Getting refugees into employment was top of the agenda at the inaugural Refugee Employment Network (REN) conference at the end of January 2019. Forty five charities, organisations, local government departments and businesses came to share their experience of helping refugees find work and discussed how they could work together to help refugees get into the workplace wherever in the UK they may be resettled. Janice Lopatkin from World Jewish Relief took to the stage first to welcome everyone to the event and spoke about our history of helping refugees into work and the success of our STEP programme today.
Caroline Nokes MP, Minister of State for Immigration gave the opening address, speaking candidly about the refugees she has met since she began her role. She described how determined they have all been to support themselves and their families and the unique challenges they face getting into work. Speaking about the UK’s long history of giving people refuge, she praised the support being given to refugees by the array of different organisations in the room, recognising that the government couldn’t do it on its own. She spoke about the importance employment plays in successful integration, providing friendship, relationships and a support network and welcomed the Refugee Employment Network as an important partner that will champion new and innovative ways of getting refugees into work.
Participants took part in various sessions during the day designed to help them improve the service and advice they give to refugees seeking work. They shared ideas for best practice when it comes to advising refugees including writing a CV or application, interviews, work-experience, volunteering, training and entrepreneurship. Many of those present were employment managers, working 1-to-1 with refugees on developing these skills.
A major challenge for many of the organisations is engaging and developing relationships with employers and participants had the opportunity to hear from Victoria Ferguson, Head of International HR at Arcadis. She spoke about how they developed a traineeship programme for people with refugee status with the help of a local charity and how following the work experience they were able to offer employment to some of them. The experience had now only had an impact on the refugees but also on the organisation and especially those in HR who deal with the recruitment process. She mentioned that one of the hardest aspects of working with refugees was having a central organisation that could advise on the different charities and possible partnerships.
The Refugee Employment Network was established in 2018 to develop a community of organisations all offering employment programmes or assistance to refugees in the UK. Much of the support available to refugees has so far been offered in isolation and REN will enable them to share good practice, move the sector forward and develop relationships with more employers. The vision is to enable every refugee in the UK the ability to gain appropriate, fulfilling, paid employment or self-employment.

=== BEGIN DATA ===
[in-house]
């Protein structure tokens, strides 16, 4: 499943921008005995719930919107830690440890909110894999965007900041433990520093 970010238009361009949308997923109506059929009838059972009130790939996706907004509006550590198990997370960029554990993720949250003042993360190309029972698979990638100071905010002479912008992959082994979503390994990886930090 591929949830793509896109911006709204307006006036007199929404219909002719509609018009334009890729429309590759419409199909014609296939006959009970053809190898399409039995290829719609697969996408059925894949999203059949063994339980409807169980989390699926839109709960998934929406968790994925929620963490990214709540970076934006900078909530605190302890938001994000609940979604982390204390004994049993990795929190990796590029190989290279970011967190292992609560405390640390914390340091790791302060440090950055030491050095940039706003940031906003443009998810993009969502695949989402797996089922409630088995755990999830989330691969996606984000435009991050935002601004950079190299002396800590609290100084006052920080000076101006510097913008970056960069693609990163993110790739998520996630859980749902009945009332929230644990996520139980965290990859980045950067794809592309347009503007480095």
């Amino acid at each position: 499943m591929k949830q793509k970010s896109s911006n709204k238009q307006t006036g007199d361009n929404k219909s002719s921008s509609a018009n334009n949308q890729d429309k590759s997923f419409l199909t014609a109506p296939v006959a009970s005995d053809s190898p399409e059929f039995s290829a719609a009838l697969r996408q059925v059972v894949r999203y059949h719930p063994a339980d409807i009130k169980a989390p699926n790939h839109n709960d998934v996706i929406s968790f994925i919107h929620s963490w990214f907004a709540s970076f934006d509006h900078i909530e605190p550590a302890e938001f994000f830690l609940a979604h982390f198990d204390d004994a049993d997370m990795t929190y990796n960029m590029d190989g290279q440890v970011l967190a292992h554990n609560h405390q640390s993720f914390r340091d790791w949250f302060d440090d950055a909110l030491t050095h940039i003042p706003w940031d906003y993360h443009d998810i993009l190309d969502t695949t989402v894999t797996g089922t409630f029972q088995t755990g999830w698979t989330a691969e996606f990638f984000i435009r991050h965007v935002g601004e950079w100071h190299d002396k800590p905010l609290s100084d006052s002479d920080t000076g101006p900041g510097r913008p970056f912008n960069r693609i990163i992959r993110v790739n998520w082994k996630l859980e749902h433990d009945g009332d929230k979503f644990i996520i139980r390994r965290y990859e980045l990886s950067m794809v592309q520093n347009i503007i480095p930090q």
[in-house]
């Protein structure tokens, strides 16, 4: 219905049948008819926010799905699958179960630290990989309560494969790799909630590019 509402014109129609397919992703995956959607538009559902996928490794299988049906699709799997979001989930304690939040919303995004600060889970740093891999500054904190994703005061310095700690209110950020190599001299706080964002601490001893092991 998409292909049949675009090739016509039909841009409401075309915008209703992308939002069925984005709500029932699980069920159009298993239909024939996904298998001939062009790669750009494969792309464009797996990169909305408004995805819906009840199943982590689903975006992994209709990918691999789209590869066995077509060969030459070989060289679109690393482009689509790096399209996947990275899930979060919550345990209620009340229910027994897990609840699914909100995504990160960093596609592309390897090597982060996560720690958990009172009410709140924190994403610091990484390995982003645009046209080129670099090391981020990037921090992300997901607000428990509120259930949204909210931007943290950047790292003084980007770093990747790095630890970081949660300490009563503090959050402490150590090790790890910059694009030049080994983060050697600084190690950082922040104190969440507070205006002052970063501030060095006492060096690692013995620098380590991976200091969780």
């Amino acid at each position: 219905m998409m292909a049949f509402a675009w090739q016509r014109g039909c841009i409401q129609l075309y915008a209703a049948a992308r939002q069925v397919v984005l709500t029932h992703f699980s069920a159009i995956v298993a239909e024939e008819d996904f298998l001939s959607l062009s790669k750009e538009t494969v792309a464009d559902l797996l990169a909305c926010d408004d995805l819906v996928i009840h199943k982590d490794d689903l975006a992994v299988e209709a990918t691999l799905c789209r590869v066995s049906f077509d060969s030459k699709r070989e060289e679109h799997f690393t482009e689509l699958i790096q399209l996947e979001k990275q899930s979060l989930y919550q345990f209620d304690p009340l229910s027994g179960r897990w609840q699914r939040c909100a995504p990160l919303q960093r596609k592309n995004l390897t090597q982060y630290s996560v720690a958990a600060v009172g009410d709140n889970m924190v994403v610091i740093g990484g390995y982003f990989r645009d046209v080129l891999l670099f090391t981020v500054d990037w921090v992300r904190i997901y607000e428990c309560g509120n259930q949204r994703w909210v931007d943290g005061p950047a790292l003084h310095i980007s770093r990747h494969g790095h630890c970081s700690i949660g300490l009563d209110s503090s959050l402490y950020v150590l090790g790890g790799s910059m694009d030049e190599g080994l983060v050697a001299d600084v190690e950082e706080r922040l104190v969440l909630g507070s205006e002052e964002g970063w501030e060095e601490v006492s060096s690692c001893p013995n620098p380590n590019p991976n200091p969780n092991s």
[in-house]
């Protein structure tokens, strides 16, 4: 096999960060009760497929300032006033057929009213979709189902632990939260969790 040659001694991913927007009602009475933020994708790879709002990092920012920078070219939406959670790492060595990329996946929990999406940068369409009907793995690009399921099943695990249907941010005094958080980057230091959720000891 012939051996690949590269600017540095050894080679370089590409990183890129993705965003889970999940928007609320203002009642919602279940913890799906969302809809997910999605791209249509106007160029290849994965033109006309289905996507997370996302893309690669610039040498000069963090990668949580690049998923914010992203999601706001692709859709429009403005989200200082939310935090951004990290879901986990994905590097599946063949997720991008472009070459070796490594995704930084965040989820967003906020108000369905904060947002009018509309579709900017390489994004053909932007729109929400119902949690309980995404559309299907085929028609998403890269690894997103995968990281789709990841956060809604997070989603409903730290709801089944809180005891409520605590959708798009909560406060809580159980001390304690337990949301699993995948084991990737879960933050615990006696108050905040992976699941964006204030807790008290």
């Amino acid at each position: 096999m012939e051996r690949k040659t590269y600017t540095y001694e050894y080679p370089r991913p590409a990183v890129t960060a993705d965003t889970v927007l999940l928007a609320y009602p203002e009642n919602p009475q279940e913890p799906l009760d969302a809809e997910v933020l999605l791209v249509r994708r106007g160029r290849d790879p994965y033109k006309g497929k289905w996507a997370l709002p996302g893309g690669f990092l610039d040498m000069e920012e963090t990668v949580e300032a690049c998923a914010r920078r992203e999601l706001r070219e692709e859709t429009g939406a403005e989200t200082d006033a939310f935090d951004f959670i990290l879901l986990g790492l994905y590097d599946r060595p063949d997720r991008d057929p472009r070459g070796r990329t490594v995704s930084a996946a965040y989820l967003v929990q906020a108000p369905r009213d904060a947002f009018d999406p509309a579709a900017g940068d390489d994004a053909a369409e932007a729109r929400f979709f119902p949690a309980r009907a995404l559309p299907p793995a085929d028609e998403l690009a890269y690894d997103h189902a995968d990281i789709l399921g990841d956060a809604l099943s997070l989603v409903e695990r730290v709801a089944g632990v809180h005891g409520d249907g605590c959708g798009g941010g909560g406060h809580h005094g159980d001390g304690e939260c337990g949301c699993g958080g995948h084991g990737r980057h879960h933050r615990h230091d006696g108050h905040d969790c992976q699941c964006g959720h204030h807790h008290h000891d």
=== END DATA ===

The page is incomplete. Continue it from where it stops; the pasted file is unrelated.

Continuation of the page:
World Jewish Relief has been working with refugees in the UK since 2016 when we launched our Specialist Training and Employment Programme for Syrian refugees arriving in the UK as part of the VPRS (Vulnerable Persons Resettlement Scheme). We work with partners in Bradford (Horton Housing Association), Coventry (Coventry City Council) and across West Yorkshire (Refugee Council) providing refugees with intensive English language classes and a personal employment manager who helps them gain the relevant qualifications and training with the aim of getting into work.
REN Participants: Action West London, Ashford Borough Council, Ashley Community Housing, Breaking Barriers, Business In The Community (BITC), Clear Project, Concept Training, Convention of Scottish Local Authorities (COSLA), Coventry City Council, CREST, Department for Work and Pensions (DWP), Diocese of Canterbury, East Midlands Council, Greater London Authority, Groundwork London, Hackney London Borough Council, Hackney Works, Home Office, Horton Housing Association, International Organisation for Migration (IOM), Learning and Work Institute, Manchester City Council, Max Impact, Migrants Resource Centre, Migration Yorkshire, Milestone Tweed, Archbishops Council, Nemiteas, Norfolk County Council, Refuaid, Refugee Action, Refugee Council, Renaisi, Restart, Social Finance UK, South East Strategic Partnership for Migration, South West Migration Partnership, The East of England LGA, The Entrepreneurial Refugee Network (TERN), The Learning Trust, The Rural Refugee Network, Transitions London, United Nations High Commissioner for Refugees (UNHCR), Welsh Local Government Association and World Jewish Relief